When voting against a say on pay proposal in consecutive years, Vanguard has added to its guidelines that it now will also vote against the compensation committee members in the second year, if the compensation committee has failed to make meaningful improvements to the executive compensation program in response to a poor say on pay vote. Similarly, if egregious pay practices are not addressed, Vanguard will vote against the full compensation committee in subsequent years if say on pay is not on the ballot (i.e., for companies with less than annual frequency of say on pay votes); and it will vote against compensation committee members when voting against an equity compensation plan, if equity plans and other pay practices are problematic.
Lack of responsiveness to shareholder proposals
Vanguard's revised guidelines now clarify the specific directors from whom it will withhold support in case of non-responsiveness to shareholder proposals. Vanguard will vote against the independent chair or lead independent director and members of the governance committee if the board fails to respond to a shareholder proposal that received the support of majority of financial ownership at a prior year's shareholder meeting.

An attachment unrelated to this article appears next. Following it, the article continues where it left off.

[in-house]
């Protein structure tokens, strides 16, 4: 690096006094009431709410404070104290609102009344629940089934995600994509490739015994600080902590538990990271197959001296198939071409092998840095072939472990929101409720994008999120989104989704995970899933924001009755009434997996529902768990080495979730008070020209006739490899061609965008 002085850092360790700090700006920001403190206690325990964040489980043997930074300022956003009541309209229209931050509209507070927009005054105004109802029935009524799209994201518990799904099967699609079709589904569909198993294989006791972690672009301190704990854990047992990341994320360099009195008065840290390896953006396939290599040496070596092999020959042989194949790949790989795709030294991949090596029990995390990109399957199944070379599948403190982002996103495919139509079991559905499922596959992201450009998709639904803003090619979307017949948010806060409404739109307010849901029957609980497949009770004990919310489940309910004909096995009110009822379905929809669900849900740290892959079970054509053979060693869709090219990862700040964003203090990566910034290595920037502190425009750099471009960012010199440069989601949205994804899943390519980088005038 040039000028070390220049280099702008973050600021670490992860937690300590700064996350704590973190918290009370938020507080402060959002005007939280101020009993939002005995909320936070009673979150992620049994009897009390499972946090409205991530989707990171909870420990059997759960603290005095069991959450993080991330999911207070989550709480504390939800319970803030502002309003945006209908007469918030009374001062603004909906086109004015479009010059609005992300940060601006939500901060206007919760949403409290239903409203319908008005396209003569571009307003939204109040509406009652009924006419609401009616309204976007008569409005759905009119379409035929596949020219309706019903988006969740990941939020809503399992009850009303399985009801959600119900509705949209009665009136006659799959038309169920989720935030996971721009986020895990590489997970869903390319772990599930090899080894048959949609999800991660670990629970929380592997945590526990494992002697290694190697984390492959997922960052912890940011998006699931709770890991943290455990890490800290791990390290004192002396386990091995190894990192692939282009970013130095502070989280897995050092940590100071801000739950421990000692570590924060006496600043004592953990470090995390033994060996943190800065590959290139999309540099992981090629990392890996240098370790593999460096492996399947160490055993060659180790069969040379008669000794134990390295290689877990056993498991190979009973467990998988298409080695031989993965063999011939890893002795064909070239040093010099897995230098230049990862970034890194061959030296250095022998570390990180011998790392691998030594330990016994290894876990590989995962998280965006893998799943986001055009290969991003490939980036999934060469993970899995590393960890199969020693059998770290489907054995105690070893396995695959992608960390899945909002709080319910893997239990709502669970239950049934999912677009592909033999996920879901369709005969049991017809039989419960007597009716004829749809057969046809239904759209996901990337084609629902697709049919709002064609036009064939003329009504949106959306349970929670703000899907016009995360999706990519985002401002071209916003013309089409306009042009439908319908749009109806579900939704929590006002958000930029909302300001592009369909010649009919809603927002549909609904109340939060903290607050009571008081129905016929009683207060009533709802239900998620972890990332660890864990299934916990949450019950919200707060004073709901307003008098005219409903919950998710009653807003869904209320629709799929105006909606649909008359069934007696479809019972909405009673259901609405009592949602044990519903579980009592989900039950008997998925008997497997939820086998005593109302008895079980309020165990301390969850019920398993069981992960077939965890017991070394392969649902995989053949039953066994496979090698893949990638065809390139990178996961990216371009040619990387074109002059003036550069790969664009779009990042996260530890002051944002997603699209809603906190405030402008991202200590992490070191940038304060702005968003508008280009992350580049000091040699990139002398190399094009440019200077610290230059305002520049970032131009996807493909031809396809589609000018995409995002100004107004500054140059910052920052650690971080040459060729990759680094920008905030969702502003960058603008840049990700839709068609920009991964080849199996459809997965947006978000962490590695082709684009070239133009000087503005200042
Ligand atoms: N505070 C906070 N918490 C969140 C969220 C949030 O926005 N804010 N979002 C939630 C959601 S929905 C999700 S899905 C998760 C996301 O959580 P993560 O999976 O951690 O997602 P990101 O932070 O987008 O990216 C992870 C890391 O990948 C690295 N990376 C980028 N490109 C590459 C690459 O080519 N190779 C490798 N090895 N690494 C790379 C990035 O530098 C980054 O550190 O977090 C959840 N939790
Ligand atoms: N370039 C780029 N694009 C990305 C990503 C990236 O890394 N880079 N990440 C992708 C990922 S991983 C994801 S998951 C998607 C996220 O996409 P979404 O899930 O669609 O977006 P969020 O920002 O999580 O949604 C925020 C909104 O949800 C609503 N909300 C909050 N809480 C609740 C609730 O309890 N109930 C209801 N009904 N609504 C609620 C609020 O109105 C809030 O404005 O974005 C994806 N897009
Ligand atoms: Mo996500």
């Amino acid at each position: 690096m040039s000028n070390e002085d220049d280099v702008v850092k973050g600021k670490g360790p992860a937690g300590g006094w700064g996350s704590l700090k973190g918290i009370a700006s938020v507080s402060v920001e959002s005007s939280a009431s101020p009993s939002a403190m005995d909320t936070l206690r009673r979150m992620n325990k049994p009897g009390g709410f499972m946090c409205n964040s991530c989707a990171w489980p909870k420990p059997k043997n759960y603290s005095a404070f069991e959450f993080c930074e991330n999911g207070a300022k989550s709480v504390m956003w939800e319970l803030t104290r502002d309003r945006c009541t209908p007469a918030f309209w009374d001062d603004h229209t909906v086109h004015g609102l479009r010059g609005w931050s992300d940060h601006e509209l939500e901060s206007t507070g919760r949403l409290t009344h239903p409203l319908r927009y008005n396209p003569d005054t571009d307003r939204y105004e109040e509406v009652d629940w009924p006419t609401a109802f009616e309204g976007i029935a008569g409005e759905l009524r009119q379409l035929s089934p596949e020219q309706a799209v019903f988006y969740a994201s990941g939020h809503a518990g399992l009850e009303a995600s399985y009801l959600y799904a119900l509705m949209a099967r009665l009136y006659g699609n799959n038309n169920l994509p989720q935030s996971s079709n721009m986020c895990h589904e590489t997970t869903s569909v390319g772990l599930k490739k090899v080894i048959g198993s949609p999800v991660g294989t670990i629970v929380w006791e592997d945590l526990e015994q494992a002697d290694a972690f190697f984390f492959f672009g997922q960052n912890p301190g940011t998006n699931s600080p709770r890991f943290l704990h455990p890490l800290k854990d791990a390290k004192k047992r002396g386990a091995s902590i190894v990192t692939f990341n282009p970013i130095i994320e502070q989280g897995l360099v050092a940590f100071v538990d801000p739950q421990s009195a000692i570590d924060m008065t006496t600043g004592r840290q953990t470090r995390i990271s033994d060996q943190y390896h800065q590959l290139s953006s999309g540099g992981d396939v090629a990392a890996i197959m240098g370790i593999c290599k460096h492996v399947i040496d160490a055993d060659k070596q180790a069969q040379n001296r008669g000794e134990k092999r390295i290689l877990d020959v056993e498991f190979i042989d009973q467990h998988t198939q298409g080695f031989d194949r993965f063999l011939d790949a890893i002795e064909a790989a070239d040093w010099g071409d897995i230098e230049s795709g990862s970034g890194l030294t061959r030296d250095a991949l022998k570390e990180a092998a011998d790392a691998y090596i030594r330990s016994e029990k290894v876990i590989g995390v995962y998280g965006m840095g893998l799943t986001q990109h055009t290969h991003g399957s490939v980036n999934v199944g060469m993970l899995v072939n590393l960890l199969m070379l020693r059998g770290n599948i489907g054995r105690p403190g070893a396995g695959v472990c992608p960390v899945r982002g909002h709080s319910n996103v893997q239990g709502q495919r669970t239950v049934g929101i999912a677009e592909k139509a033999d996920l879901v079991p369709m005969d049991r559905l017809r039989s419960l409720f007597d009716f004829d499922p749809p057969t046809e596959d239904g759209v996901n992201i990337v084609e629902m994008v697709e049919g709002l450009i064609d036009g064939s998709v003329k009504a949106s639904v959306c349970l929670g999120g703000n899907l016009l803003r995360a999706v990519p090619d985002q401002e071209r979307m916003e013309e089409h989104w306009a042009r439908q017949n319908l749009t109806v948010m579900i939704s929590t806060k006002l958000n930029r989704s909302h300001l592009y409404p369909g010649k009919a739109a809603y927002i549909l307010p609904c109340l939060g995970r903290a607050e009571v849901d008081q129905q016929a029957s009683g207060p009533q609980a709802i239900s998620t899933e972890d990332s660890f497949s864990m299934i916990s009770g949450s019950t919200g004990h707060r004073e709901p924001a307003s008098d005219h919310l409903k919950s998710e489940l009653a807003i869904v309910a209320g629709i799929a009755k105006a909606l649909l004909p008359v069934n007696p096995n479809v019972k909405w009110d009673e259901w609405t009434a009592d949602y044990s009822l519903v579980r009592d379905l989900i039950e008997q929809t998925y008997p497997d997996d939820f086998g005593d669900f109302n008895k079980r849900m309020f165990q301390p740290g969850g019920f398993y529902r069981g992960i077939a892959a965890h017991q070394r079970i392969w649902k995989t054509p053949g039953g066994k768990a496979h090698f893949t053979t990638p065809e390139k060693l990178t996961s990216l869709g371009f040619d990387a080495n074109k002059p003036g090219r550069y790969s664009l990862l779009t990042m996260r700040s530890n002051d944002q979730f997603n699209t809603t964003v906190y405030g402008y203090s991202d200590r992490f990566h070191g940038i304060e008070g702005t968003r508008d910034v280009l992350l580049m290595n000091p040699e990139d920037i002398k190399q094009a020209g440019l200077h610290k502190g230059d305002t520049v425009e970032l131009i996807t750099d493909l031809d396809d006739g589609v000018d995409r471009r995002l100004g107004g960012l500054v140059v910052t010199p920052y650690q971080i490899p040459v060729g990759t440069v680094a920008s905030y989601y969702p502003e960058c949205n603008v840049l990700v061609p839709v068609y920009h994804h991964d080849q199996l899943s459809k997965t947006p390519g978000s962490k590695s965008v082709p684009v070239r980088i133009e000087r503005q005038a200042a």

Note, that Vanguard has made the distinction between financial and voting ownership to account for situations where certain shareholders (often insiders) hold disproportionately higher voting authority due to ownership of shares with super-voting rights. In such instances, a shareholder proposal may fail to receive majority vote support, although under one-share, one-vote principle, it would have received majority support.
Contested director elections
Vanguard has expanded the discussion of how it assesses contested director elections. In its case-by-case analysis, Vanguard has indicated three key areas of focus:
- The case for change at the target company;